Walker tariff


Walker tariff

The 1846 Walker tariff was a Democratic bill that reversed the high rates of tariffs imposed by the Whig-backed "Black Tariff" of 1842 under president John Tyler. It was one of the lowest tariffs in American history and primarily supported by Southern Democrats who had little industry in their districts.

The act is named after Robert J. Walker, a Mississippi politician who served as Secretary of the Treasury under president James K. Polk. The tariff's reductions (35% to 25%) coincided with Britain's repeal of the Corn Laws earlier that year, leading to a decline in protection in both and an increase in trade.

Adoption

Shortly after his election, President Polk asserted that the reduction of the "Black Tariff" of 1842, would constitute the first of the "four great measures", that would define his administration. This proposal was intended to be the fulfillment of his campaign pledge in the Kane Letter on tariff policy that contributed to his victory in 1844 over Henry Clay. In 1846 Polk delivered his tariff proposal, designed by Walker, to Congress. Walker urged its adoption in order to increase commerce between the United States and Britain. He also predicted that a reduction in overall tariff rates would stimulate overall trade, and with it imports. The result, asserted Walker, would be a net increase in tax revenue despite a reduction in the rates.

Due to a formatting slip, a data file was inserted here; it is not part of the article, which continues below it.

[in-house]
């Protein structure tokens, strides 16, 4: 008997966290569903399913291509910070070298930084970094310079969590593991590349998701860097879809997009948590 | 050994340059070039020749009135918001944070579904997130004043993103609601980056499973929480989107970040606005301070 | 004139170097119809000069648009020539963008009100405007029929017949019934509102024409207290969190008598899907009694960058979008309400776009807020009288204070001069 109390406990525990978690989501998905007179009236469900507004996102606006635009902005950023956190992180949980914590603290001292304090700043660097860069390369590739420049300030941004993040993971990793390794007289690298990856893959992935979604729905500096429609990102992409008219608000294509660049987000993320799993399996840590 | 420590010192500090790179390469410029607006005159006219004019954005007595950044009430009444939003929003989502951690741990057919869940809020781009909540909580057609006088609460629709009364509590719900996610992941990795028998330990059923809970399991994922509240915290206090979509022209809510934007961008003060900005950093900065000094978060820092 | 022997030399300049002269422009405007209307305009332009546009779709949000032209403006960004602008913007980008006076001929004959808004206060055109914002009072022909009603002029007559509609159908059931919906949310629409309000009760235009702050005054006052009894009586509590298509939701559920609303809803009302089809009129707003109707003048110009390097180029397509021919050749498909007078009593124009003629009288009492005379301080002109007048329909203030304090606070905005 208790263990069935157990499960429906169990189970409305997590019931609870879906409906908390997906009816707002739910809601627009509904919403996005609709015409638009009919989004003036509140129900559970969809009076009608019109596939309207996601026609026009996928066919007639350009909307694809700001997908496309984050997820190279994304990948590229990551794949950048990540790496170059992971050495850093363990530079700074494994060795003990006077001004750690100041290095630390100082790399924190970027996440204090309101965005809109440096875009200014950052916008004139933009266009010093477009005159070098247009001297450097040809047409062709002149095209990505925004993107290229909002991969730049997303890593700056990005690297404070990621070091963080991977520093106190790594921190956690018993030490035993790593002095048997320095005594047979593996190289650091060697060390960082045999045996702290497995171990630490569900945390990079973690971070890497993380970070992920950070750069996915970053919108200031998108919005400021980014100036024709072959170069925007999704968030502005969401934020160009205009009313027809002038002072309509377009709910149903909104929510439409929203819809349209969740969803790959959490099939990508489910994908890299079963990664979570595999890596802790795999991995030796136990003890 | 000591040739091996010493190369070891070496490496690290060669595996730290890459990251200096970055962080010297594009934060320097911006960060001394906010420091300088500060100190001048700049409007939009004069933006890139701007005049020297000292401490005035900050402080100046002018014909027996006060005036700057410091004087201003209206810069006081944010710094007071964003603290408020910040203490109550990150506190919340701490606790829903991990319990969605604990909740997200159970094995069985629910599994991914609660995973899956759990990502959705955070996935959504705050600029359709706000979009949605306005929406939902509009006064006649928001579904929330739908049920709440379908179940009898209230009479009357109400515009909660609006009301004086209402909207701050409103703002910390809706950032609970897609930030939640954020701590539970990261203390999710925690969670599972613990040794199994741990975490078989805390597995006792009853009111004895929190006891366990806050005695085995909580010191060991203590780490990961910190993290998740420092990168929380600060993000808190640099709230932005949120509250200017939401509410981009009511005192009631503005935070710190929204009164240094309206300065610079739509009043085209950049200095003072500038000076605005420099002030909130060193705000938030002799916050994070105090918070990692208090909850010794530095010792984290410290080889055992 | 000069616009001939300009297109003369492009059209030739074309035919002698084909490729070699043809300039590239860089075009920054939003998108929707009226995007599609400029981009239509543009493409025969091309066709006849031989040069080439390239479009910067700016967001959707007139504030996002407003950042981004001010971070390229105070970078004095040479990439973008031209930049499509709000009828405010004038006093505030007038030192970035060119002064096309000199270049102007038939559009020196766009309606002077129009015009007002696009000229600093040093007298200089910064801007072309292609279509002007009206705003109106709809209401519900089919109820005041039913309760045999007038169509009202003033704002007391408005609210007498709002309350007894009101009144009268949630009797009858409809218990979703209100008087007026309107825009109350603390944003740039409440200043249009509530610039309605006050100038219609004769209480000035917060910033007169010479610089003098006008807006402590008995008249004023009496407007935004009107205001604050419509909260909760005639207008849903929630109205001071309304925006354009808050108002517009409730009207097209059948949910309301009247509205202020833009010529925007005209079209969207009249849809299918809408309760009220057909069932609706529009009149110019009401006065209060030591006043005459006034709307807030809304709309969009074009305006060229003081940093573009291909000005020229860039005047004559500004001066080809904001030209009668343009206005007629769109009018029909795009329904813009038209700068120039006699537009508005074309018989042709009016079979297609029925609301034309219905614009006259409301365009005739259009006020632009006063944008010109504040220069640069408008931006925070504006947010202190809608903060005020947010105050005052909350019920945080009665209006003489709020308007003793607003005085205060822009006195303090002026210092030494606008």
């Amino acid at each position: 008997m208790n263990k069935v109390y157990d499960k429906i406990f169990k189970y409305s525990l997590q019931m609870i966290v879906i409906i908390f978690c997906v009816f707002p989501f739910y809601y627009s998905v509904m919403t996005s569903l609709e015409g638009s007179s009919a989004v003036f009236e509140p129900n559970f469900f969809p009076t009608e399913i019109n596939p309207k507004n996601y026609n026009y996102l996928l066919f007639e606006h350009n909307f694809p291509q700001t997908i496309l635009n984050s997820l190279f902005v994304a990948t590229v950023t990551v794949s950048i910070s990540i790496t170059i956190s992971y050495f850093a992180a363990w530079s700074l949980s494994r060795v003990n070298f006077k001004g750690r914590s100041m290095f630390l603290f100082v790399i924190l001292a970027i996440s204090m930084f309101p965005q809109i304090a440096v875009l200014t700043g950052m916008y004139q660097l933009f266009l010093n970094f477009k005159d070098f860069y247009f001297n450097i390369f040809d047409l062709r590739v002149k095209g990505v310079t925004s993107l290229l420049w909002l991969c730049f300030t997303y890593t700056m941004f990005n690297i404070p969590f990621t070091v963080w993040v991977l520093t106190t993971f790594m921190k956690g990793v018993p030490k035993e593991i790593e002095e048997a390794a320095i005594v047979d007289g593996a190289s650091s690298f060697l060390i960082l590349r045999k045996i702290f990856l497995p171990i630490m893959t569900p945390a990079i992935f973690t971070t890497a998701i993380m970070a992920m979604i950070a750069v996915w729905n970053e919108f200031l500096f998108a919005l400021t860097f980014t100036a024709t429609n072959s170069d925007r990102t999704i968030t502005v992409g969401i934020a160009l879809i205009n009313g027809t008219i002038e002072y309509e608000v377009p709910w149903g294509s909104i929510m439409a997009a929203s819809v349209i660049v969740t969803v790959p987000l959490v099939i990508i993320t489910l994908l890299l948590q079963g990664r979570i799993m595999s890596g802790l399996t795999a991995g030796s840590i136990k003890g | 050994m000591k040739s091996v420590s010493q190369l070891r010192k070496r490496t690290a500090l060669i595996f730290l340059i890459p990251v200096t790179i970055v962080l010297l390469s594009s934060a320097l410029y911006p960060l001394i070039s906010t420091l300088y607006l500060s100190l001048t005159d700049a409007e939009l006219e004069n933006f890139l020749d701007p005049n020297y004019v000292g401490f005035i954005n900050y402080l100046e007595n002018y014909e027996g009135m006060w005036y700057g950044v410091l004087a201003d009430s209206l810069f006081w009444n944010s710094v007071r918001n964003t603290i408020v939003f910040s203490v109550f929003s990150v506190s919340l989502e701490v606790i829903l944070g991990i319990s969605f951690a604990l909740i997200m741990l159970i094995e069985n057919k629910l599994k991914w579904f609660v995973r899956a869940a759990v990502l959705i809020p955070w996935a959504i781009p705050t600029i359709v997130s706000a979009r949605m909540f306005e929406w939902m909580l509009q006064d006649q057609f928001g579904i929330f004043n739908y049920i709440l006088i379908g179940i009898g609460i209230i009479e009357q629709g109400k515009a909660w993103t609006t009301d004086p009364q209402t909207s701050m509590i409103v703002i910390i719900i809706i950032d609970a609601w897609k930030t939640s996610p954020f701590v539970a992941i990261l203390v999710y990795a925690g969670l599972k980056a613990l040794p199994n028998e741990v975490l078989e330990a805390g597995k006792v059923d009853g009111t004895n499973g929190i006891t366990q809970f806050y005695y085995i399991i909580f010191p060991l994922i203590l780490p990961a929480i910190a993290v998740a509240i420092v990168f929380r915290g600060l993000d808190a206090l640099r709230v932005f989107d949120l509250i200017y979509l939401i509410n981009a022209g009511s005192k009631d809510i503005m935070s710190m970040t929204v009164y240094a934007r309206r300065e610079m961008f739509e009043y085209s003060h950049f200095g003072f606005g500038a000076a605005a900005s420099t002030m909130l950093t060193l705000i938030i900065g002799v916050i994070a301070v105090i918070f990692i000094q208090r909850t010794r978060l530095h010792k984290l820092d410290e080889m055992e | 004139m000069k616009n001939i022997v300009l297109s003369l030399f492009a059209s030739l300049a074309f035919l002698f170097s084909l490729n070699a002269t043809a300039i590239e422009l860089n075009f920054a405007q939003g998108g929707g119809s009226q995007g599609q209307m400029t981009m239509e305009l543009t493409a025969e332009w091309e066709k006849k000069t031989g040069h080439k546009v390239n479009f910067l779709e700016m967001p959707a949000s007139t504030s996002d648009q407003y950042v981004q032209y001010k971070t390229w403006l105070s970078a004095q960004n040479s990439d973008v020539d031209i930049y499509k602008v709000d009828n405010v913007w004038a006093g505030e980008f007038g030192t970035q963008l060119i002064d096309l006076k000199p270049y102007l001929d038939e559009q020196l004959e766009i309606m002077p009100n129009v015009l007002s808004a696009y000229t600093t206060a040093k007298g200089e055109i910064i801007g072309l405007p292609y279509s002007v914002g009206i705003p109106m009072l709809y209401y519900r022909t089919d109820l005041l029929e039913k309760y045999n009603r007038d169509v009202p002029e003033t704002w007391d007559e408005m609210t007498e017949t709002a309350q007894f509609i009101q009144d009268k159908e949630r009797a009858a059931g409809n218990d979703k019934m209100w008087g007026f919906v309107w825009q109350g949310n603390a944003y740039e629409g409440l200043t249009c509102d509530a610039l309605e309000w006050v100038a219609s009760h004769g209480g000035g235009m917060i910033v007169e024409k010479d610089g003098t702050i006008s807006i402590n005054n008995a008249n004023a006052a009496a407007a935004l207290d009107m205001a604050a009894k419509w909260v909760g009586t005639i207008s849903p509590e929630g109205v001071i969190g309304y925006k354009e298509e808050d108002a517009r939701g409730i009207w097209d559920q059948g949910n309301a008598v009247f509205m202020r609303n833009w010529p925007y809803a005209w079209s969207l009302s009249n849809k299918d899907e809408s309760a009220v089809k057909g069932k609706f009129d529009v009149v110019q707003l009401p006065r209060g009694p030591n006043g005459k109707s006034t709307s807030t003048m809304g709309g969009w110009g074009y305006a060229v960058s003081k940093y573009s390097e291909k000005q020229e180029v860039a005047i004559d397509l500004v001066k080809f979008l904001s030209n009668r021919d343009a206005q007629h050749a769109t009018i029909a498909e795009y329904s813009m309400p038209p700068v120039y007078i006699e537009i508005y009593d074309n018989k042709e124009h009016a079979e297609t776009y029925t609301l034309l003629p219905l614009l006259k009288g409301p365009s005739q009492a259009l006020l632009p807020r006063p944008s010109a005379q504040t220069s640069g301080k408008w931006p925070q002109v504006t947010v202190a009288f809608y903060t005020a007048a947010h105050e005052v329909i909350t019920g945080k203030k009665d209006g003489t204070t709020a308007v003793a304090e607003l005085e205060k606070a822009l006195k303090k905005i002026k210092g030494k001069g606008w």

The Democratic-controlled Congress quickly acted on Walker's recommendations. The Walker Tariff bill produced the nation's first standardized tariff by categorizing goods into distinct schedules at identified ad valorem rates rather than assigning individual taxes to imports on a case-by-case basis. The bill reduced rates across the board on most major import items save luxury goods such as tobacco and alcohol.

Impact

The bill resulted in a moderate reduction in many tariff rates and was considered a success in that it stimulated trade and brought needed revenue into the U.S. Treasury, as well as improved relations with Britain that had soured over the Oregon boundary dispute. As Walker predicted, the new tariff stimulated revenue intake from $30 million annually under the Black Tariff in 1845 to almost $45 million annually by 1850. Exports to and imports from Britain rose rapidly in 1847 as both countries lowered their tariff barriers against each other.

It was passed along with a series of financial reforms proposed by Walker including the Warehousing Act of 1846. The 1846 tariff rates initiated a fourteen-year period of relative free trade by nineteenth century standards lasting until the high Morrill Tariff signed by James Buchanan in March 1861.

The Walker Tariff remained in effect until the Tariff of 1857, which used it as a base and reduced rates further.

External links

* [http://www.mises.org/etexts/taussig.pdf Taussig, Frank. "Tariff History of the United States" (1912)]


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